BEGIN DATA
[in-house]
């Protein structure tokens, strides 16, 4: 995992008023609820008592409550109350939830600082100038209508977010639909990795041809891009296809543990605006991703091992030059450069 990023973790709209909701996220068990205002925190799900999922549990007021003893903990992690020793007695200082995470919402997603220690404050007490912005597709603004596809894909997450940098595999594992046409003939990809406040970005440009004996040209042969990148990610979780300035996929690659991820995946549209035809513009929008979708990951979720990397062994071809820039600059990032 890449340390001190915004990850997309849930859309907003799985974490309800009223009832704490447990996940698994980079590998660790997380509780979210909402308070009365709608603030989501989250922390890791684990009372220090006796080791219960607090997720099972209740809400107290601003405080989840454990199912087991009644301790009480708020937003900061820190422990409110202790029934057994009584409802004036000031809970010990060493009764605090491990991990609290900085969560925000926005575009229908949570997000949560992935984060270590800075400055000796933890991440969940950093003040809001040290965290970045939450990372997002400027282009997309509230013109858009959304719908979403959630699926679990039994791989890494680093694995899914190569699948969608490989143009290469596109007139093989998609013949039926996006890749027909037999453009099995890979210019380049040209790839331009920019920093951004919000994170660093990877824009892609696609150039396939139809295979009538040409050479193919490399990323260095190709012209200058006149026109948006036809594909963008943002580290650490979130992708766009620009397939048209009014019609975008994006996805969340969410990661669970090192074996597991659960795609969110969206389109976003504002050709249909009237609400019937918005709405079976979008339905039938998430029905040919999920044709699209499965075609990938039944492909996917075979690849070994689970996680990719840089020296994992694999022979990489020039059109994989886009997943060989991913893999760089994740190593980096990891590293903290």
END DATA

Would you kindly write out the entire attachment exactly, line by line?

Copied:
[in-house]
């Protein structure tokens, strides 16, 4: 995992008023609820008592409550109350939830600082100038209508977010639909990795041809891009296809543990605006991703091992030059450069 990023973790709209909701996220068990205002925190799900999922549990007021003893903990992690020793007695200082995470919402997603220690404050007490912005597709603004596809894909997450940098595999594992046409003939990809406040970005440009004996040209042969990148990610979780300035996929690659991820995946549209035809513009929008979708990951979720990397062994071809820039600059990032 890449340390001190915004990850997309849930859309907003799985974490309800009223009832704490447990996940698994980079590998660790997380509780979210909402308070009365709608603030989501989250922390890791684990009372220090006796080791219960607090997720099972209740809400107290601003405080989840454990199912087991009644301790009480708020937003900061820190422990409110202790029934057994009584409802004036000031809970010990060493009764605090491990991990609290900085969560925000926005575009229908949570997000949560992935984060270590800075400055000796933890991440969940950093003040809001040290965290970045939450990372997002400027282009997309509230013109858009959304719908979403959630699926679990039994791989890494680093694995899914190569699948969608490989143009290469596109007139093989998609013949039926996006890749027909037999453009099995890979210019380049040209790839331009920019920093951004919000994170660093990877824009892609696609150039396939139809295979009538040409050479193919490399990323260095190709012209200058006149026109948006036809594909963008943002580290650490979130992708766009620009397939048209009014019609975008994006996805969340969410990661669970090192074996597991659960795609969110969206389109976003504002050709249909009237609400019937918005709405079976979008339905039938998430029905040919999920044709699209499965075609990938039944492909996917075979690849070994689970996680990719840089020296994992694999022979990489020039059109994989886009997943060989991913893999760089994740190593980096990891590293903290």